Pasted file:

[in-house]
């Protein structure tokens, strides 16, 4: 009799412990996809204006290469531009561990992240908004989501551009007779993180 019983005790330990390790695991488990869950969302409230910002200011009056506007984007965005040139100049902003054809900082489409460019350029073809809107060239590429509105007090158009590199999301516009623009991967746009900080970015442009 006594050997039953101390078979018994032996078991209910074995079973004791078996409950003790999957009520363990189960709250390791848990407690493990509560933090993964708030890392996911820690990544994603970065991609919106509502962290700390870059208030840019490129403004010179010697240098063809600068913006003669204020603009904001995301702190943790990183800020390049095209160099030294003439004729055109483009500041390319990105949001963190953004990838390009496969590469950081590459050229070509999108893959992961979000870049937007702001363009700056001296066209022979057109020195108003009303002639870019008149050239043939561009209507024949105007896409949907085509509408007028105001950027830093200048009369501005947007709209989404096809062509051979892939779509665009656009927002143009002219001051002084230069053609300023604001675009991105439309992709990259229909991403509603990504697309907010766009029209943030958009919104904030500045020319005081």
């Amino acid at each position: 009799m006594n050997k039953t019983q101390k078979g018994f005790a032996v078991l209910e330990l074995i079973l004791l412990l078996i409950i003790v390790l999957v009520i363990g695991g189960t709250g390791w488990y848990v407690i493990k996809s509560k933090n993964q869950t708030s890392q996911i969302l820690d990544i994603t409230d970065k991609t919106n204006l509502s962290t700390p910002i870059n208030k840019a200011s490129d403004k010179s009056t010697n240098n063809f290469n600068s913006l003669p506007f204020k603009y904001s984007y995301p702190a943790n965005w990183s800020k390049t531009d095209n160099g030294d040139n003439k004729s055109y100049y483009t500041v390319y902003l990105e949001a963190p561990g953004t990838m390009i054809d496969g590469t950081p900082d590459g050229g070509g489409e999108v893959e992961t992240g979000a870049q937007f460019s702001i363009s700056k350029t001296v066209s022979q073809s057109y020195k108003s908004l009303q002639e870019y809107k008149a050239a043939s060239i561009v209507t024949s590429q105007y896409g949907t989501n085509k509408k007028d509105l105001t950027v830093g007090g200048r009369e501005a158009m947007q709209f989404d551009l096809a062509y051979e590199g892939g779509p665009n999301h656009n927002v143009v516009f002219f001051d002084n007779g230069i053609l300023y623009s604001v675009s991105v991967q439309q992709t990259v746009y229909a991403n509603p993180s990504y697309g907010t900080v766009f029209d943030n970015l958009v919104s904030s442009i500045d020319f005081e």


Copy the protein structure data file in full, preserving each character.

[in-house]
């Protein structure tokens, strides 16, 4: 009799412990996809204006290469531009561990992240908004989501551009007779993180 019983005790330990390790695991488990869950969302409230910002200011009056506007984007965005040139100049902003054809900082489409460019350029073809809107060239590429509105007090158009590199999301516009623009991967746009900080970015442009 006594050997039953101390078979018994032996078991209910074995079973004791078996409950003790999957009520363990189960709250390791848990407690493990509560933090993964708030890392996911820690990544994603970065991609919106509502962290700390870059208030840019490129403004010179010697240098063809600068913006003669204020603009904001995301702190943790990183800020390049095209160099030294003439004729055109483009500041390319990105949001963190953004990838390009496969590469950081590459050229070509999108893959992961979000870049937007702001363009700056001296066209022979057109020195108003009303002639870019008149050239043939561009209507024949105007896409949907085509509408007028105001950027830093200048009369501005947007709209989404096809062509051979892939779509665009656009927002143009002219001051002084230069053609300023604001675009991105439309992709990259229909991403509603990504697309907010766009029209943030958009919104904030500045020319005081």
């Amino acid at each position: 009799m006594n050997k039953t019983q101390k078979g018994f005790a032996v078991l209910e330990l074995i079973l004791l412990l078996i409950i003790v390790l999957v009520i363990g695991g189960t709250g390791w488990y848990v407690i493990k996809s509560k933090n993964q869950t708030s890392q996911i969302l820690d990544i994603t409230d970065k991609t919106n204006l509502s962290t700390p910002i870059n208030k840019a200011s490129d403004k010179s009056t010697n240098n063809f290469n600068s913006l003669p506007f204020k603009y904001s984007y995301p702190a943790n965005w990183s800020k390049t531009d095209n160099g030294d040139n003439k004729s055109y100049y483009t500041v390319y902003l990105e949001a963190p561990g953004t990838m390009i054809d496969g590469t950081p900082d590459g050229g070509g489409e999108v893959e992961t992240g979000a870049q937007f460019s702001i363009s700056k350029t001296v066209s022979q073809s057109y020195k108003s908004l009303q002639e870019y809107k008149a050239a043939s060239i561009v209507t024949s590429q105007y896409g949907t989501n085509k509408k007028d509105l105001t950027v830093g007090g200048r009369e501005a158009m947007q709209f989404d551009l096809a062509y051979e590199g892939g779509p665009n999301h656009n927002v143009v516009f002219f001051d002084n007779g230069i053609l300023y623009s604001v675009s991105v991967q439309q992709t990259v746009y229909a991403n509603p993180s990504y697309g907010t900080v766009f029209d943030n970015l958009v919104s904030s442009i500045d020319f005081e």